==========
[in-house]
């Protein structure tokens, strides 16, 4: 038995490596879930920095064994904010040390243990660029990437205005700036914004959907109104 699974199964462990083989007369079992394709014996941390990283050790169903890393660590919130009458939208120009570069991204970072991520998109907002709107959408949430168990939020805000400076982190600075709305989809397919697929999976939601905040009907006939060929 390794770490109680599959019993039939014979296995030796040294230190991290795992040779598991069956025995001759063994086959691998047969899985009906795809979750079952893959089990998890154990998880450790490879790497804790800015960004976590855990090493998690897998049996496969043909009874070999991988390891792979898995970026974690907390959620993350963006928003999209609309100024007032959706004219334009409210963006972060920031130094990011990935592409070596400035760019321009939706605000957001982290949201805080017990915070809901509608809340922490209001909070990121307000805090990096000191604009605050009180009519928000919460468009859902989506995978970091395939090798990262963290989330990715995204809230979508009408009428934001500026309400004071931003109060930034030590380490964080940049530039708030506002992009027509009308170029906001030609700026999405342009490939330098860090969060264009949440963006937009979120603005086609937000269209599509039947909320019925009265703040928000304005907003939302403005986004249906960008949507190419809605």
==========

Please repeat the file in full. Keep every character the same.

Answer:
[in-house]
């Protein structure tokens, strides 16, 4: 038995490596879930920095064994904010040390243990660029990437205005700036914004959907109104 699974199964462990083989007369079992394709014996941390990283050790169903890393660590919130009458939208120009570069991204970072991520998109907002709107959408949430168990939020805000400076982190600075709305989809397919697929999976939601905040009907006939060929 390794770490109680599959019993039939014979296995030796040294230190991290795992040779598991069956025995001759063994086959691998047969899985009906795809979750079952893959089990998890154990998880450790490879790497804790800015960004976590855990090493998690897998049996496969043909009874070999991988390891792979898995970026974690907390959620993350963006928003999209609309100024007032959706004219334009409210963006972060920031130094990011990935592409070596400035760019321009939706605000957001982290949201805080017990915070809901509608809340922490209001909070990121307000805090990096000191604009605050009180009519928000919460468009859902989506995978970091395939090798990262963290989330990715995204809230979508009408009428934001500026309400004071931003109060930034030590380490964080940049530039708030506002992009027509009308170029906001030609700026999405342009490939330098860090969060264009949440963006937009979120603005086609937000269209599509039947909320019925009265703040928000304005907003939302403005986004249906960008949507190419809605």